Exploring Holland: Windmills and Clogs

Notes from the Netherlands. Part 5

Last week I came back from a very short but intensive vacation in the Netherlands. For the very first time I was there in April, meeting with other members of Scheepjes Bloggers Team. And after my trip a series of notes were published. You can find them HERE. For quite a long time my husband had been talking (and talking, and talking) about visiting Holland, so we finally decided to go there together. I made lots of pictures during this stay. Not all of them are crochet or yarn related. But I decided to share them with you. And also to keep my own memories in this way. Who knows: maybe you will read my notes and want to visit Holland as well. In the summer it is beau-ti-ful!

First spot of our stay was, of course, Amsterdam. And I found a huge difference between how it feels here in late April (with unpredictable cold and strong rains) and the summer (with warm weather and the same unpredictable rains). Amsterdam was blooming. Every narrow street was covered with small cute benches surrounded by endless bowls with flowers. I really liked the idea of flowers in bowls outside. And not only flowers but also trees! Need to think of something like this for my own tiny garden.

Amsterdam is the face of the Netherlands in many ways and I could write the whole post about it. But I better start with something else. With a bit of history and Dutch symbols. I will tell you about visiting Zaanse Schans – a small village near Amsterdam which is still breathing old history.

Only a century ago there were almost thousand manufacturing windmills in this area, a huge manufacturing zone was created here – by the way the very first in the world. Because of fires, war and just time many windmills were broken by the middle of XX century. And the very few which survived, were brought to the small village Zaanse Schans. And this is how the story of museum started.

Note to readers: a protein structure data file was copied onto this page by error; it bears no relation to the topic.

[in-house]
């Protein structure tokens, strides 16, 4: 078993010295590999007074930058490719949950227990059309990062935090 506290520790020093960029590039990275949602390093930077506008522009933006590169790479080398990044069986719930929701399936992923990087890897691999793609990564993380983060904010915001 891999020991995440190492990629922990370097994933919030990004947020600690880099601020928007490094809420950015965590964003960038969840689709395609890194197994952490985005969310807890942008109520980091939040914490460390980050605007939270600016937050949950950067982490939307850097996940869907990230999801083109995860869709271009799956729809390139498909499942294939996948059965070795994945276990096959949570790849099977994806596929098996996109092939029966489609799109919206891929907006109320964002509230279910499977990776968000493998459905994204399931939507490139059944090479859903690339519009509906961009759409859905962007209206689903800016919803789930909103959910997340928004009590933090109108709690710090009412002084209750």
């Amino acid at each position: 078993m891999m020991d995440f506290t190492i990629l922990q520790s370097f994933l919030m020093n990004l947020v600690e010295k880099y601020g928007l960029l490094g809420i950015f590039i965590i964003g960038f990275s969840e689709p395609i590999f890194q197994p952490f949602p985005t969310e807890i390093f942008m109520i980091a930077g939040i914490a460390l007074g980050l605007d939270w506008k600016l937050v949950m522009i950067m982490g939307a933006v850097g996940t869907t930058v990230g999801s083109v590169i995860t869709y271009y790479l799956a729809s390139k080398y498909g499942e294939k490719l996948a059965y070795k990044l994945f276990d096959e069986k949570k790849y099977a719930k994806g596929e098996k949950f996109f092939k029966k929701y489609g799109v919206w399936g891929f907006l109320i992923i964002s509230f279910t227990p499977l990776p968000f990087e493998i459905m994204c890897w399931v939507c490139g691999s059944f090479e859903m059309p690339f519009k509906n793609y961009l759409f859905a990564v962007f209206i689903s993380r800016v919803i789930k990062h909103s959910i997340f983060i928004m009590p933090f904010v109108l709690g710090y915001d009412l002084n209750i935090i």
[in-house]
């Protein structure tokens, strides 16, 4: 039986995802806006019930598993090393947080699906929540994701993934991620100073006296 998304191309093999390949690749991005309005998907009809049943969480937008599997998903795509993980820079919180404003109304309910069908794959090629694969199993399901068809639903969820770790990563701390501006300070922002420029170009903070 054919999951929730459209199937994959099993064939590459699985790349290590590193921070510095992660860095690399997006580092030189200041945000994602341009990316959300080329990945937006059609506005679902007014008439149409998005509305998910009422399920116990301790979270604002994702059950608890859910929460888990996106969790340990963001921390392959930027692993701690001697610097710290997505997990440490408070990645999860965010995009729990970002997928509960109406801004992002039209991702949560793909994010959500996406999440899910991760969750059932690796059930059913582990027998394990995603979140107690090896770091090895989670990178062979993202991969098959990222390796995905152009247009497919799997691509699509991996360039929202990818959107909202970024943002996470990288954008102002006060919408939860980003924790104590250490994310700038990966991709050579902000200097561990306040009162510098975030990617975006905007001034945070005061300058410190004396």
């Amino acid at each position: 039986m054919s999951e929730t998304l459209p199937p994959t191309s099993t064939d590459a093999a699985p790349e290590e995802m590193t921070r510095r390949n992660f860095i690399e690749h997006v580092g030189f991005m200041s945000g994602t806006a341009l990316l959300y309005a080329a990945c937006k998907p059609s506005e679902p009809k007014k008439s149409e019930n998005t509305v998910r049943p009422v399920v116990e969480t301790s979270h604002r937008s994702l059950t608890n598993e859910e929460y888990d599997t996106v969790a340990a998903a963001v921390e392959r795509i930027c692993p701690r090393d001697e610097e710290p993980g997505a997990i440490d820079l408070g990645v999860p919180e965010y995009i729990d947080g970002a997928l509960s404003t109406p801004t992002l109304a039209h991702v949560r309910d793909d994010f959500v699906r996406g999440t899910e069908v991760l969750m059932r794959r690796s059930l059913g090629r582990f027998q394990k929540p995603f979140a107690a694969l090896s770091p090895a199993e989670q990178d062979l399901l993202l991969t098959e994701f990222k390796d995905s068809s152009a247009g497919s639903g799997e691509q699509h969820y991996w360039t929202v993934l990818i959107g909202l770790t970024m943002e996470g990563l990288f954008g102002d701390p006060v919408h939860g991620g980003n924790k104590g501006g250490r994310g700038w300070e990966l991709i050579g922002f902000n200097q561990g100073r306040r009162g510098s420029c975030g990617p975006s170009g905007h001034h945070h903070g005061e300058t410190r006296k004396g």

Today the Zaanse Schans is one of the most bright and popular touristic sightseeing. The village (where people are living and working) gives a unique possibility to touch the atmosphere of Dutch village of XVII-XVIII centuries, and to see ancient crafts which made Holland famous.

You can see 6 working windmills. Except of them there are old warehouses and houses of local people. You can also see unique workshops where the old traditions of Holland are being carefully kept.

One of probably most interesting places (at least for me) was a museum of clogs. Together with cheese and windmills clogs have become a beloved souvenir by tourists from the whole world. And I am not surprised at all. Aren’t they just beautiful, cute, wonderful… how many more epithets can I add? Thousands of these wooden shoes are brought as souvenirs to different parts of the world every year. And today they are still used by some modern farmers.

I had a chance to see how they are made. Surprisingly the whole process is absolutely automated. I could imagine a crafter who is working with wood and knife by hands. But no. An unshaped piece of wood is just put into a special (already programmed) machine, and in less than 5 minutes a rough shape is ready! Then a few human touches are needed: to bring the shape to the end, cut the front and back, polish… and paint, of course!! But before paining each clog should be left to completely dry out for approx. 4 weeks.